I hope you’re really into grammar, because believe it or not, Croke’s and Crokes isn’t as straight forward as it might seem. I’m actually thinking of putting up an article on this for the craic - you’re not the first one to point out this apparent mistake. However, it’s not a mistake, unless that is, the people of Kilmacud are all claiming to be Archbishop Croke himself.
I’m aware that the official names of all of these clubs don’t have an apostrophe of possession before the last letter, but, actually, by my interpretation, they should.
To be Crokes, Vincents, O’Tooles or anything else, without an apostrophe, would be to say that they are Crokes, Vincents or O’Tooles, in the same grammatical sense as talking about a group of cats i.e. “they are cats”. Hence that would be to claim that they themselves are Croke, Vincent or O’Toole i.e. we are a gang of Crokes.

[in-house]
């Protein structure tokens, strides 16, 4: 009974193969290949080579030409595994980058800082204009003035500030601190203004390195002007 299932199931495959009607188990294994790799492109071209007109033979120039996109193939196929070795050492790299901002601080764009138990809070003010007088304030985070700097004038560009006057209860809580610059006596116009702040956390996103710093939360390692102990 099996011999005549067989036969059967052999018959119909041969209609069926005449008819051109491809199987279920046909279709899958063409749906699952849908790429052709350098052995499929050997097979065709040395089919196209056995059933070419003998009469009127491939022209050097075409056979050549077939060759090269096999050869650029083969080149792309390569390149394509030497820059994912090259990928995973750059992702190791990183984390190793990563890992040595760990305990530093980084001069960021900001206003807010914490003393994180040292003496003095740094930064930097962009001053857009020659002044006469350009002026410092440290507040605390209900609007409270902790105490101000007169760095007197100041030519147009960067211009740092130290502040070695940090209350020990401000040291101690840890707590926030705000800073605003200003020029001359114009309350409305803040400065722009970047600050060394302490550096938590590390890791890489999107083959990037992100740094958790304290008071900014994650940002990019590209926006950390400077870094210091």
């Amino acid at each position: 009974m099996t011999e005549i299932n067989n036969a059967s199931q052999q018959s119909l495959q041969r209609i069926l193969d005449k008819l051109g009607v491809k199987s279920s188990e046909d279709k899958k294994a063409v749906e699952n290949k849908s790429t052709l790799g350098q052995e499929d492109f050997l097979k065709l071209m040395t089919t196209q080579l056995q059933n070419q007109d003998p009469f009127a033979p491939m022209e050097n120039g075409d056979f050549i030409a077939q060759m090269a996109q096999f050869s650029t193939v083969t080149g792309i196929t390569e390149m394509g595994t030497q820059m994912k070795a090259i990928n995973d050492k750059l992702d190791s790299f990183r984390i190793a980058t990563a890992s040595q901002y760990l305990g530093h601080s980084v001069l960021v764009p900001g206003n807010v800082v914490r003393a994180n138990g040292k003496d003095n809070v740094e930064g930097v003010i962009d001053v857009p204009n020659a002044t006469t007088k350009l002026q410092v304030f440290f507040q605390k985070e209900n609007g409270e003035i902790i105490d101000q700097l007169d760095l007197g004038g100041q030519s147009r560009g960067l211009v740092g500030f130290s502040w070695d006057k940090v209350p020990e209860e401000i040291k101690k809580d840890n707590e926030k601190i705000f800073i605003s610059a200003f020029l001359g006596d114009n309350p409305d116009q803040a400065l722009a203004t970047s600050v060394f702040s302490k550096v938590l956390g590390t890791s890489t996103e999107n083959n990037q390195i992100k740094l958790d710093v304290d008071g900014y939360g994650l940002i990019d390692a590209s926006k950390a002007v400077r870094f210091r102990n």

I presume, however, that these clubs purport to be men of Croke, from Kilmacud, which is to say that they are Croke’s men, in the same of way that you would say “it is the cat’s bowl”.
I give Thomas Davis, whose name ends with the letter “s” the benefit of the doubt that they may actually be just named after the man, hence I don’t call them Thomas Davis’, though I imagine they were named with the same thought process as the others.
Starlights, on the other hand, don’t have an apostrophe because, presumably they purport to be star lights (in the metaphorical sense, presumably, and not of the light of stars). Though they probably should be two words, or at least be hyphenated.
So while in terms of the official name of the club they are Crokes the nerdy “Eats, Shoots and Leaves” lover in me, just can’t bring myself to write it, because by my interpretation it’s just flat out inaccurate, even if the clubs don’t know it.
A panda walks into a café. He orders a sandwich, eats it, then draws a gun and proceeds to fire it at the other patrons.
“Why?” asks the confused, surviving waiter amidst the carnage, as the panda makes towards the exit. The panda produces a badly punctuated wildlife manual and tosses it over his shoulder.
“Well, I’m a panda,” he says. "Look it up."
The waiter turns to the relevant entry in the manual and, sure enough, finds an explanation. “Panda. Large black-and-white bear-like mammal, native to China. Eats, shoots and leaves.”